Dave Sitek’s Federal Prism Launches Pop-Up Record Shop Targeting Vinyl Collectors and Serious Music Fans
Store Features Exclusive Limited Addition Vinyl and More from Wide Range of Artists, Including TV on the Radio, Thelonius Monk, The Germs, Johnny Cash, Chuck Inglish, Mike G (OFWGKTA), Sly & The Family Stone, The Julie Ruin and more.
Check out this previously unreleased track of The Julie Ruin's "Blueberry Hill", limited pressing available on 7" through the store.
Dave Sitek’s FEDERAL PRISM is pleased to announce the launch today of a unique pop-up record store designed to serve music collectors and serious music fans. The store features exclusive and limited edition vinyl, downloads, apparel and creative works from a wide variety of artists and genres, including TV on the Radio, Oh Land ft. Sia, Thelonius Monk, The Germs, Johnny Cash, Chuck Inglish, Sly & The Family Stone, Chuck Dukowski (Black Flag), Mike Watt, The Julie Ruin, Chance the Rapper, and much more.
Sitek explains, “Somewhere along the line music became ‘content.’ It’s my full intention to bring it back to music again! With such potency, music should be treated with care. The sound, the feel, the presentation… everything! It is a medicine. It is a teacher!”
Feeding a growing appetite for vinyl and “specialty products” among passionate music fans, Federal Prism has partnered with Girlie Action, Acme Creative Group and Pledge Music to create a unique pop up Record Shop with an exciting mix of exclusive and limited addition titles. The store will operate for 60 days starting today.
Federal Prism’s managing partner, Jeff Bowers, discusses how the idea was conceived. “We are at a moment in music when some of the most well received artists and releases in recent memory have little to nothing in the retail space. It is my hope that we can take the lessons of Record Store Day and the resurgent popularity of vinyl, and pull these consumer models together and make a compelling experience for the fan. I am asking talented kids, the next generation, who have never sold anything in a record store to make something unique that interests them and their fan base, and we are placing that next to traditional music configurations by established artists. That doesn’t happen anywhere with any consistency. It doesn’t happen at iTunes and it certainly doesn’t happen at Best Buy.“
Promising a steady flow of new titles popping up over the next two months, Sitek launches with dozens of titles including:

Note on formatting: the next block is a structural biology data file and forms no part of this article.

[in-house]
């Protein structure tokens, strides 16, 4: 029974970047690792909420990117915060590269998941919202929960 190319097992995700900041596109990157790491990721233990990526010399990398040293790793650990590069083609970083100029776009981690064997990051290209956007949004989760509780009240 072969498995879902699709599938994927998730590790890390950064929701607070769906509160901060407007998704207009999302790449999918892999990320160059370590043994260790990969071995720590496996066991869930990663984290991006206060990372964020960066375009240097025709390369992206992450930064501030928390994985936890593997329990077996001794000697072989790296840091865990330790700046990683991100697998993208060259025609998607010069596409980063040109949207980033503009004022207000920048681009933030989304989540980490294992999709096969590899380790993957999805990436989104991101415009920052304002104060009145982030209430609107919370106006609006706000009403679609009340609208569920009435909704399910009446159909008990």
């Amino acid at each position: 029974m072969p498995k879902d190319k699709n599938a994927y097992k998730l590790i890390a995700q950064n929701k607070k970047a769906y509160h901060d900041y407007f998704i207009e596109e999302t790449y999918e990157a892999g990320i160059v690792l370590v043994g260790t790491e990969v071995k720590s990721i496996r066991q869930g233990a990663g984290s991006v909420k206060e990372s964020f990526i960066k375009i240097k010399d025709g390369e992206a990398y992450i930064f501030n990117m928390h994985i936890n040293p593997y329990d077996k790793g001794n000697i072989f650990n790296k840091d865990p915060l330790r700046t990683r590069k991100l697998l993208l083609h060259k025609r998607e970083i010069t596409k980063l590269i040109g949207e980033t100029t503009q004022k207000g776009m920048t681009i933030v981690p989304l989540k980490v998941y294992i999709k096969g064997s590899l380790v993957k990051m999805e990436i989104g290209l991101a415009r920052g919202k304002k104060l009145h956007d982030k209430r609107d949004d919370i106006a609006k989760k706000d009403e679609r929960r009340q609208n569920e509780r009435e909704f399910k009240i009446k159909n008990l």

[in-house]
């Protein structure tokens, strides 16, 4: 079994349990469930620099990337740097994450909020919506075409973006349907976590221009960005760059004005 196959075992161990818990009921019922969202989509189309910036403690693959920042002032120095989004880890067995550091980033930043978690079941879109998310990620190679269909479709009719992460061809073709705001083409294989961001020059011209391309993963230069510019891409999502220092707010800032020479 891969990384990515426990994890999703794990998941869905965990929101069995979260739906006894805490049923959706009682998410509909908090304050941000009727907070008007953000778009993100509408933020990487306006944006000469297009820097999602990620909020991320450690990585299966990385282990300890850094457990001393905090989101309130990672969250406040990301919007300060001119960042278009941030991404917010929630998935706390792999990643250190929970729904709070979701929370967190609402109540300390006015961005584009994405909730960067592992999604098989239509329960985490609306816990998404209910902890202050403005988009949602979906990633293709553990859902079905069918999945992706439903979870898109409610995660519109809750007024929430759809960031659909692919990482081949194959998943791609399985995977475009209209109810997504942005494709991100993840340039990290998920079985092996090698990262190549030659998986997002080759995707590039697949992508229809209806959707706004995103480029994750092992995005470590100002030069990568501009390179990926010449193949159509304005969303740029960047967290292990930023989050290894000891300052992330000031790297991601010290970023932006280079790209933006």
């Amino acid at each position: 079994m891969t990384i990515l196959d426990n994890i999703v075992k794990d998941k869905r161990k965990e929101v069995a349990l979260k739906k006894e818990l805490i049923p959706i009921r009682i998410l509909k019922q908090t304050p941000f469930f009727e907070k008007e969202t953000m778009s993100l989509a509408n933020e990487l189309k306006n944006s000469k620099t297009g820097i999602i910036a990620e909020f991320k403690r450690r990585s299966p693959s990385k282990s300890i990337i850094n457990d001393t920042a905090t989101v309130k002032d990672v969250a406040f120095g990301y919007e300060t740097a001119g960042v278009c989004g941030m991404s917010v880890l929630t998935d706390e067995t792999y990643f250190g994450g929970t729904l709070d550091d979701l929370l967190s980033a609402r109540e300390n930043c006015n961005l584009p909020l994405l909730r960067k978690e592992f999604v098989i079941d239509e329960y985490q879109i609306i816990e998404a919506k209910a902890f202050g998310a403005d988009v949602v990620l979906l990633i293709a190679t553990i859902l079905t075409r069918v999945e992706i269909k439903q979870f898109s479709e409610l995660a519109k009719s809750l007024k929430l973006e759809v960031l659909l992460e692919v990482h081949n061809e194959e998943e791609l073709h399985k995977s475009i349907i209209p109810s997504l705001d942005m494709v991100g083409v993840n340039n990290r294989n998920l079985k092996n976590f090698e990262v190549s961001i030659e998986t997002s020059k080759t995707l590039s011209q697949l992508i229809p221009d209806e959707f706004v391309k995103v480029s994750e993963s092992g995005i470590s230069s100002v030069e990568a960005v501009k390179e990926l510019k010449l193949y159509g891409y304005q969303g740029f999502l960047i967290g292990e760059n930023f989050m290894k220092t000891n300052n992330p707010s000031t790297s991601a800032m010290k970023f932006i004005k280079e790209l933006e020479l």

- A limited edition pressing of Thelonius Monk's penultimate studio album, Underground, on 180 gram color vinyl
- The Germs’ 3-song 7" EP, Lexicon Devil, originally released via mail-order by Slash Records in 1978, and limited to just 1,500 units on 7" red vinyl
- Chuck Inglish's full-length, The Convertibles, on a 4-disc 7" vinyl set originally released earlier this year, and which landed the album at #8 on the Billboard Heatseekers Albums chart and caused it to jumped from #53 to #24 on the Billboard Hip Hop Albums chart the week it was released.
Bowers, who started DIY label Soul Force Records in his native Tempe, AZ at the age of 15, worked for a decade as a creative marketing consultant for Warner Bros. Records and Atlantic, where he worked on classic vinyl reissues by Led Zeppelin, Metallica and Neil Young, as well as Nirvana and Sonic Youth and more contemporary Record Store Day releases by Skrillex, Fun., Portugal. The Man and Grouplove. While at Warner between 2007-2014, Bowers helped the label secure the number one marketshare in the vinyl format, moving from mid-six figures when he started to eight figures by the time he left as well as founding three record labels signed to the group.
He is also credited by the people responsible for “Record Store Day” for taking the annual event to a whole new level. “Without Jeff Bower’s enthusiasm and passion for music in general, and vinyl in specific, we would not have been able to launch Record Store Day,” RSD co-founder Michael Kurtz has said. “In doing so, Jeff helped the indie record store community take vinyl sales from a few thousand dollars the first year to millions by the seventh year.”